OK, I went to Purdue. Let’s go ahead and get this out of the way—
No, Purdue has never won an NCAA Tournament. No, we haven’t been to the Final Four since 1980, the year before Gene Keady was hired. Yes, we crapped the bed against Little Rock two years ago, and got blasted by Kansas last year.
The NCAA Tournament is not our thing, OK?
That said, my beloved Boilermakers have made some memorable runs. Yes, they all had heartbreaking endings, but every ending that doesn’t culminate with the hoisting of a national championship trophy is heartbreaking.
Let’s take a look at some of the highlights of past years.
Purdue’s first-ever trip to the Big Dance was in 1969, and the Boilermakers rode the greatest shooter of all time, Rick Mount, all the way to the National Title game, only to lose to UCLA, coached by Purdue alumnus John Wooden.
Later in the year, another Purdue Boilermaker rode a Saturn V all the way to the moon, becoming the first human to walk on the face of another heavenly body. Neil Armstrong was whistled for traveling by Ted Valentine, and when he tried to argue that it was only a “small step”, was promptly ejected from the game.
It was only Purdue’s third experience in the Madness, but it was a great one. Led by Joe Barry Carroll (who was AJ Hammons before AJ Hammons taught you whippersnappers what it meant to be AJ Hammons), the Boilermakers bested both Indiana and Our Most Hated Rival the Iowa Hawkeyes on their sojourn through the bracket. Unfortunately, that Iowa win was in the third place game (this was before Ricky Bobby came along and taught America that if you ain’t first, you’re last), the Boilermakers having lost—once again—to UCLA, though John Wooden had long since retired. There were no moon landings later that year, either.
Purdue was the 6 seed and lost in double overtime to 11 seed LSU. The only reason that game is notable is because it was played on LSU’s home floor. There are rules against that now.
The Three Amigos led Purdue to a Big Ten title and were favorites for the Final Four, earning Purdue’s first-ever No. 1 seed. They were stopped in the Sweet Sixteen by Kansas State and Mitch Richmond. Kansas State is Gene Keady’s alma mater.
Another Big Ten title and No. 1 seed, this time on the back of the Big Dog, Glenn Robinson, still the last player from a power conference to lead the nation in scoring. He averaged 30 and 11 a game. This time the Boilers were able to handle a team from Kansas in the Sweet Sixteen, besting the Jayhawks 83-78. But Duke lurked in the Elite Eight, and a mysterious back injury hobbled the Big Dog, ending what was probably Gene Keady’s best chance at a National Title.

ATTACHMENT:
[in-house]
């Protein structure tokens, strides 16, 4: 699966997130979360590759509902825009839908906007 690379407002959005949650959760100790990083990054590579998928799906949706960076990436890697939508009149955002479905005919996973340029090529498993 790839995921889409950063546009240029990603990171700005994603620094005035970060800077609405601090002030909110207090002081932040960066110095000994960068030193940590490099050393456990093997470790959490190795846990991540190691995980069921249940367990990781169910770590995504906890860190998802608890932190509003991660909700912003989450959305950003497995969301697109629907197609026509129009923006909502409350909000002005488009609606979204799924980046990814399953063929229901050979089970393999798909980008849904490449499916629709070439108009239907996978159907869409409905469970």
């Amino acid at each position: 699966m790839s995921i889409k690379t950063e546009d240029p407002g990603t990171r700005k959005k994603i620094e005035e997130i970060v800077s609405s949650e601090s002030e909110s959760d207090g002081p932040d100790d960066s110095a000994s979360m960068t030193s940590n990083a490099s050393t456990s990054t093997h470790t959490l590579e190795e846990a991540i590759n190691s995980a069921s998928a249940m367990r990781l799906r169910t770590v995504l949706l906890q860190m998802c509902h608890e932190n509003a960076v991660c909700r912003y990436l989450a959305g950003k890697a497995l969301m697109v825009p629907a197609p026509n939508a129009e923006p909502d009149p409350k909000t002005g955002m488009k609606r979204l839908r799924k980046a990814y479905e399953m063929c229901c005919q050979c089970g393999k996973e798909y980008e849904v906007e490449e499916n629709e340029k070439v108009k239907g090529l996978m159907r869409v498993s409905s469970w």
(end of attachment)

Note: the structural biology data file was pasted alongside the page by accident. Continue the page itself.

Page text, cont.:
Nobody expected anything from the 1996 Purdue team at the beginning of the year, but they messed around and won the Big Ten outright for the third year in a row and earned Purdue’s third No. 1 seed. And then they nearly became the first No. 1 seed to lose in the first round, squeaking past Western Carolina by 2 before bowing out in the next round.
Late 90s and 2000s
With one notable exception below, Purdue put together a string of lackluster runs, which are notable only because, flame out as they inevitably did, Purdue didn’t lose a first round game from 1994 until 2015. Granted, they didn’t make the Tourney some years, but when they did, the superior coaching acumen of Gene Keady and then Matt Painter was the determining factor in advancing, at minumum (and usually at maximum) to the Round of 32.
This wasn’t a great Purdue team, but the six-seeded Boilers saw their bracket bust wide open. Their path to the Final Four included the No. 11, No. 3, No. 10, and No. 8 seeds. They handled the first three, but went down to eighth-seeded Wisconsin, the fourth time the Boilers and Badgers met that year. Wisconsin was coached by Dick Bennet. Coach Keady got his revenge by placing a curse on Coach Bennet, ensuring that his son Tony would never make the Final Four.
The Final Four was in Indianapolis, and Purdue had the best team in the country until Robbie Hummel tore his ACL. Butler ended up being the Indiana representative at Lucas Oil Stadium. But for one bad step at the Barn, it could be Matt Painter coaching the Celtics right now instead of Brad Stevens.
The team did rally after a late-season swoon, and Chris Kramer hit a delicious off-hand layup to beat Texas A&M in overtime and send the team to the Sweet Sixteen, but there the Boilermakers ran into a stacked Duke team who ended their season.
After a three-year absence, Purdue basketball was back, featuring Dakota Mathias, PJ Thompson, Isaac Haas, and Vince Edwards as freshmen. Despite heartbreak and frustration, at least Purdue had its first-round winning streak, which even the likes of Kansas and Duke couldn’t claim. And then Purdue lost in the first round in overtime to Cincinnati. It was at this point that Purdue fans realized that the NCAA Tournament is pain.
We only thought we knew pain. With five minutes left in the game, Purdue was up 63-49 against Arkansas-Little Rock. Purdue thought they would bleed out the clock, but they decided to bleed out their fans hopes and dreams instead, losing in double-overtime in one of the most inexplicable comebacks I can recall watching. This Purdue team was bad against the press, but even worse against my liver.
Let’s not talk about that Kansas game, shall we?
And here we are. The optimistic Purdue fans think our bracket sets up nicely. Those of us who know better see that Butler lurks in the second round and Texas Tech—now coached by Chris Beard, the man who orchestrated the Little Rock comeback—in the third. It would be fun to play our 1 seed, Villanova, and I think that we match up pretty well against them, but we have to get there first. And if there’s one thing I’ve learned since I became a Purdue fan it’s—well, OK, it’s differential equations and linear algebra. We’re a STEM school, baby! Only STEM stands for Suspect To be Eliminated in March.
God, I want a Final Four so bad.